Mark, beloved friends, how this righteousness comes in: “When he had by himself purged our sins,” He “sat down on the right hand of the majesty on high,” Heb. 1:3. That is where I know Him now; that is where I get righteousness— God’s righteousness; I own I have none. Taking men as men, “there is none righteous, no, not one,” Rom. 3:10. Where is righteousness then? It is in God: then God must condemn me, as I am a sinner. People seem to think that, because God is merciful, a man with fifteen sins may be let off, while a man with twenty sins must be condemned. You let loose thus all the iniquity of man: all sin is condemned of God—is, and must be so. People say God is merciful; and that means with them that He is perfectly indifferent to good and evil. Where am I to find the testimony and witness of this righteousness of God? In Christ at the right hand of God. “When he is come, he will convince the world … of righteousness, because I go unto my Father, and ye see me no more,” John 16:8-10. The world sees Him no more in that character. I get righteousness manifested—how? By putting Christ, who bore my sins, at the right hand of God. Christ so perfectly glorified God on the cross, that God in righteousness set that Man at His right hand.
Supposing this righteousness of God places Christ at His right hand, where would the Redeemer be without His redeemed? This places us there—not at the right hand of God, that belongs to the Son of God, but in the glory of God. The gospel is thus the ministration of righteousness. In it the righteousness of God is revealed, and the sin of man is revealed too. Wrath being revealed from heaven (Rom. 1:18), in comes God in love to sinners, bringing righteousness, because we had none. In Christ He brings in eternal life, but divine righteousness too. The law came, and required human righteousness, but did not get it; sovereign grace in the gospel ministers righteousness to us.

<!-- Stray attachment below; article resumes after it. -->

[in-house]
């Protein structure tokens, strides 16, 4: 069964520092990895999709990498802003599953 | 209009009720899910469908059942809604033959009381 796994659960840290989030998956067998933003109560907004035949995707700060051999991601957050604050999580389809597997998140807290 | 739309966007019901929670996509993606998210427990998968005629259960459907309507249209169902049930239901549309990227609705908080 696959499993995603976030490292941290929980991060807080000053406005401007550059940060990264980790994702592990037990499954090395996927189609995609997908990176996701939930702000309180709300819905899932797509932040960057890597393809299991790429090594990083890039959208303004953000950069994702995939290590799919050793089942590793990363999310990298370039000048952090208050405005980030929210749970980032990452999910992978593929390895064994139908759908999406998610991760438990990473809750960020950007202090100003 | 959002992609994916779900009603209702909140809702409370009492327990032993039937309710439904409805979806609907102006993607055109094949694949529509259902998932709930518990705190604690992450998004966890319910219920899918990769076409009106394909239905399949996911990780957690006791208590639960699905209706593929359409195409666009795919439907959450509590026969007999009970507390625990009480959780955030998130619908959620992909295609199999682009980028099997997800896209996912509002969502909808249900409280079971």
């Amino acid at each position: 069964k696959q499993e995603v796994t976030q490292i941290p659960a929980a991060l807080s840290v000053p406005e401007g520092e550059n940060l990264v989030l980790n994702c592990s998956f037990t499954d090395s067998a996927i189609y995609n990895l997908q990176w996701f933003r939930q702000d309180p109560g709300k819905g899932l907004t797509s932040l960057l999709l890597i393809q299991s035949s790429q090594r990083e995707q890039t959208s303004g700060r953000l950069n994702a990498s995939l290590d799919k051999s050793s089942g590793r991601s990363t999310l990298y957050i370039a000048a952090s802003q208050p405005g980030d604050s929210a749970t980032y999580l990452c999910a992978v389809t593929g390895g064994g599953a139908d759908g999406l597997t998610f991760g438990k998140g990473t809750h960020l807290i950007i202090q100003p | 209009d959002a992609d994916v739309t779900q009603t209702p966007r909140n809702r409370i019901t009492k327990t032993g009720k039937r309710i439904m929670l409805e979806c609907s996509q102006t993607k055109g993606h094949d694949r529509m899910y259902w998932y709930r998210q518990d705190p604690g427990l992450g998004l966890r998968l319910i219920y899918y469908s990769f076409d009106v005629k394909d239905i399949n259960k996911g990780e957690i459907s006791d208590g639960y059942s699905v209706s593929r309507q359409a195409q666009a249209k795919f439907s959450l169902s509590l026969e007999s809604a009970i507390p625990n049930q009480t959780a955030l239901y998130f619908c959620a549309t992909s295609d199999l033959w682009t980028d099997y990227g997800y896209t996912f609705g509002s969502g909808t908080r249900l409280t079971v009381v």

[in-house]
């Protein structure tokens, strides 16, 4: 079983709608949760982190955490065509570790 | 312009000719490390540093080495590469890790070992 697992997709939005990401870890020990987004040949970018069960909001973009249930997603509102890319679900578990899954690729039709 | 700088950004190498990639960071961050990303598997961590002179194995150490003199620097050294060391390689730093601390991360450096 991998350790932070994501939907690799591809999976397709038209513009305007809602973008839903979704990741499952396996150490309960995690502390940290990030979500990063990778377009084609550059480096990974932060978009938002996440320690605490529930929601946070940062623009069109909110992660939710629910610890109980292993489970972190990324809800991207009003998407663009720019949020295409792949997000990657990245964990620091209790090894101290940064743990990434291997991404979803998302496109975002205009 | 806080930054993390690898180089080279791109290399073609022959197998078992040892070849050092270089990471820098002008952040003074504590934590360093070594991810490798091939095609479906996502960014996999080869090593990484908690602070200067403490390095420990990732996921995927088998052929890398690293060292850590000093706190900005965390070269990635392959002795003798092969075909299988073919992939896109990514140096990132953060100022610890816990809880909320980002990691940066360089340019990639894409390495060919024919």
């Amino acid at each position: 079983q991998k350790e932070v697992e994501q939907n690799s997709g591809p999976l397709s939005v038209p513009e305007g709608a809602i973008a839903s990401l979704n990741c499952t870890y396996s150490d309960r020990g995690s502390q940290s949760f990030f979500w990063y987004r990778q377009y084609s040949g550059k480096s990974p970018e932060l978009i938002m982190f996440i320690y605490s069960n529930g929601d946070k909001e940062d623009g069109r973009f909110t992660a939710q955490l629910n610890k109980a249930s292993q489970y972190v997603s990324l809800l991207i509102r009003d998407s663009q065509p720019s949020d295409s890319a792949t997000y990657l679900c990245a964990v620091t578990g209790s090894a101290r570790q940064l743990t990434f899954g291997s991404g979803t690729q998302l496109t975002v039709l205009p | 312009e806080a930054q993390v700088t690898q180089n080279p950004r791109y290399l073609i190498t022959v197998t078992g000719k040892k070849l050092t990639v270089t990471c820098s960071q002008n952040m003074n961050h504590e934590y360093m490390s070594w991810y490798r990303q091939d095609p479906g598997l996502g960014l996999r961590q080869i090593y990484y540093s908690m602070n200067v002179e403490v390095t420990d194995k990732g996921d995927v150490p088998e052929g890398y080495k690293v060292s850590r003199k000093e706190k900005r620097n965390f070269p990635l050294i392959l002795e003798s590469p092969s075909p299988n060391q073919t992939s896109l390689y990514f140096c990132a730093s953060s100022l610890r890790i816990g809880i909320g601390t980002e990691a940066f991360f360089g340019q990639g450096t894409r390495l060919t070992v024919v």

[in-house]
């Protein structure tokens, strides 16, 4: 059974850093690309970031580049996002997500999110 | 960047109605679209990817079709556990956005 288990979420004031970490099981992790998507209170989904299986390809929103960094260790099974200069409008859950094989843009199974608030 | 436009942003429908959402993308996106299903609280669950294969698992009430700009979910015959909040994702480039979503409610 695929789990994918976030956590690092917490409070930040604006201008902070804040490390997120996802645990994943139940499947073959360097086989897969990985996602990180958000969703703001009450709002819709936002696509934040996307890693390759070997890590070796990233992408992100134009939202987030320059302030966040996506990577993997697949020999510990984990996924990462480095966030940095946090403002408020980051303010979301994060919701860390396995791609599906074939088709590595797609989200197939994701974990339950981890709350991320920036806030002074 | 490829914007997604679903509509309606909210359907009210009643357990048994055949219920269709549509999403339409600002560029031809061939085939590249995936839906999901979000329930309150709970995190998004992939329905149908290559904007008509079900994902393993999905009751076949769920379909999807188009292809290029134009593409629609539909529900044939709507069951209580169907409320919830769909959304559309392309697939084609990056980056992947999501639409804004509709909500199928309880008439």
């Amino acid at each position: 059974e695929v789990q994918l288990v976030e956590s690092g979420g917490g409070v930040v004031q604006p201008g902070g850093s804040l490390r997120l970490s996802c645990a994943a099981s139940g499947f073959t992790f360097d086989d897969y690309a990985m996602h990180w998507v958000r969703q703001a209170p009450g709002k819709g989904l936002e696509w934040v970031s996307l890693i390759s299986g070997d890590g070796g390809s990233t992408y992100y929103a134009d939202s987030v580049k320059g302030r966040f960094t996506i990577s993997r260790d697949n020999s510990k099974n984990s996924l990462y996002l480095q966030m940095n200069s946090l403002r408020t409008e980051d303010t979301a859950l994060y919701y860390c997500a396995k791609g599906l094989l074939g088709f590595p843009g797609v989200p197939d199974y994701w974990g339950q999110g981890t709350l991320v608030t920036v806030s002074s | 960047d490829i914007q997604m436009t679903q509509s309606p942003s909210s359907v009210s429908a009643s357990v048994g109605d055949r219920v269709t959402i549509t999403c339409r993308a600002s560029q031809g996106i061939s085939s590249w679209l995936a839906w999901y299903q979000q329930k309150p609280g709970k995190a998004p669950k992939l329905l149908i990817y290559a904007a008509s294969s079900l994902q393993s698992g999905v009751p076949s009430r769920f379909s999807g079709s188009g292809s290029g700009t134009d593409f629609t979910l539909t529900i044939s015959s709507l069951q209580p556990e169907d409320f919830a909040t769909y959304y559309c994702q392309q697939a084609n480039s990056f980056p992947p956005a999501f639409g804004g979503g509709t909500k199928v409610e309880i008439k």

There is a second thing in Christianity—it is “the ministration of the Spirit.” The moment Christ sat down at the right hand of God (it was ten days after, in fact, but morally speaking it was the same thing), the Holy Ghost came down on the day of Pentecost, and sealed all who believed the gospel. “Because ye are sons, God hath sent forth the Spirit of his Son into your hearts, crying, Abba, Father,” Gal. 4:6. In virtue of this work of Christ, I, through grace, believing in it, am sealed by the Holy Ghost to the day of glory. “In whom also, after that ye believed, ye were sealed with that Holy Spirit of promise, which is the earnest of the inheritance, until the redemption of the purchased possession, unto the praise of his glory,” Eph. 1:13, 14. Mark the effect of the presence of the Holy Ghost here. I see Christ sitting at the right hand of God; I am between the work of Christ and His coming again, and I have the Holy Ghost, the blessed seal of the efficacy of all He did at His first coming. I own in myself that I deserve utter condemnation; not only am I guilty, but lost. It is not a question now of what I -can be for God. The gospel has come, and told me what God did when I was lost. The love of God is now shed abroad in my heart; I see the infinite love of God. Who put it into His heart? He has given the very best thing in heaven out of His own heart to save us, and now He has given His Spirit that we may believe in this love. That is not all: I find in John 14:20, “At that day ye shall know that I am in my Father, and ye in me, and I in you.” People say that I cannot know; Christ tells me I shall.